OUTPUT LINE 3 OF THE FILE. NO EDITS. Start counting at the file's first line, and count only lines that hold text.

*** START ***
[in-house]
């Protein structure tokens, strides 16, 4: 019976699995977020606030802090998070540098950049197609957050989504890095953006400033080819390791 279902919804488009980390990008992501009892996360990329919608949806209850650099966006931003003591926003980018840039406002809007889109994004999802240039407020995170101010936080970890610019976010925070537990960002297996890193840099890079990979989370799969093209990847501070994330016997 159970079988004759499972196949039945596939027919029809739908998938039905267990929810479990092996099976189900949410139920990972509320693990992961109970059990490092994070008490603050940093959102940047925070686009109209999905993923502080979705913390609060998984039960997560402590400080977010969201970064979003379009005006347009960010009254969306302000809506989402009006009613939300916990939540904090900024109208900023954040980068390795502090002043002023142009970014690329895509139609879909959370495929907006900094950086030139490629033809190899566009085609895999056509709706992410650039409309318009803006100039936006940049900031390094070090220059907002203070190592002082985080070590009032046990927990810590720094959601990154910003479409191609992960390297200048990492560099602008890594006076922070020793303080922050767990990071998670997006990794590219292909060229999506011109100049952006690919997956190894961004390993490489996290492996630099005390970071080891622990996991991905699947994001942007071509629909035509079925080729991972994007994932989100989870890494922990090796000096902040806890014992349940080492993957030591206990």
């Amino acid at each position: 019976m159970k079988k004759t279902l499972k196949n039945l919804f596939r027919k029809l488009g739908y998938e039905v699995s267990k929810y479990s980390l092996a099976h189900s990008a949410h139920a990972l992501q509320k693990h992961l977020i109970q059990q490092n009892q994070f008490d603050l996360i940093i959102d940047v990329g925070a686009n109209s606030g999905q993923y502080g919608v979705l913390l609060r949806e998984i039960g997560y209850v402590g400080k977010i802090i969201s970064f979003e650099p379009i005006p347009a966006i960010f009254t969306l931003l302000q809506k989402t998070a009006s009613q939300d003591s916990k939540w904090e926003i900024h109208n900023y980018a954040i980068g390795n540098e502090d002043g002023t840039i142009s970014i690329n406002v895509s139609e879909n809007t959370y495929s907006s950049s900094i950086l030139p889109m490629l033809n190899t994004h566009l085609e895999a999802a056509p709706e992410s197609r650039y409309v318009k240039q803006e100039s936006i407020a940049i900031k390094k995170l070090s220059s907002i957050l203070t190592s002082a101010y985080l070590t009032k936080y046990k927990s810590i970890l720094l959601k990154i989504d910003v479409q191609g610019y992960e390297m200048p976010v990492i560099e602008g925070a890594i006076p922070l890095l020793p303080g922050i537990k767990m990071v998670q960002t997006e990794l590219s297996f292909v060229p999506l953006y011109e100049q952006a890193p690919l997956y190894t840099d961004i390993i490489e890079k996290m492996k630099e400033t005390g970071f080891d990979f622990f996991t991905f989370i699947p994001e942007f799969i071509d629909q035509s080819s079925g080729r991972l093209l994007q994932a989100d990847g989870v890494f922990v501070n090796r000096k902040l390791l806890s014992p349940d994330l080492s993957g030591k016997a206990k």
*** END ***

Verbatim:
């Amino acid at each position: 019976m159970k079988k004759t279902l499972k196949n039945l919804f596939r027919k029809l488009g739908y998938e039905v699995s267990k929810y479990s980390l092996a099976h189900s990008a949410h139920a990972l992501q509320k693990h992961l977020i109970q059990q490092n009892q994070f008490d603050l996360i940093i959102d940047v990329g925070a686009n109209s606030g999905q993923y502080g919608v979705l913390l609060r949806e998984i039960g997560y209850v402590g400080k977010i802090i969201s970064f979003e650099p379009i005006p347009a966006i960010f009254t969306l931003l302000q809506k989402t998070a009006s009613q939300d003591s916990k939540w904090e926003i900024h109208n900023y980018a954040i980068g390795n540098e502090d002043g002023t840039i142009s970014i690329n406002v895509s139609e879909n809007t959370y495929s907006s950049s900094i950086l030139p889109m490629l033809n190899t994004h566009l085609e895999a999802a056509p709706e992410s197609r650039y409309v318009k240039q803006e100039s936006i407020a940049i900031k390094k995170l070090s220059s907002i957050l203070t190592s002082a101010y985080l070590t009032k936080y046990k927990s810590i970890l720094l959601k990154i989504d910003v479409q191609g610019y992960e390297m200048p976010v990492i560099e602008g925070a890594i006076p922070l890095l020793p303080g922050i537990k767990m990071v998670q960002t997006e990794l590219s297996f292909v060229p999506l953006y011109e100049q952006a890193p690919l997956y190894t840099d961004i390993i490489e890079k996290m492996k630099e400033t005390g970071f080891d990979f622990f996991t991905f989370i699947p994001e942007f799969i071509d629909q035509s080819s079925g080729r991972l093209l994007q994932a989100d990847g989870v890494f922990v501070n090796r000096k902040l390791l806890s014992p349940d994330l080492s993957g030591k016997a206990k």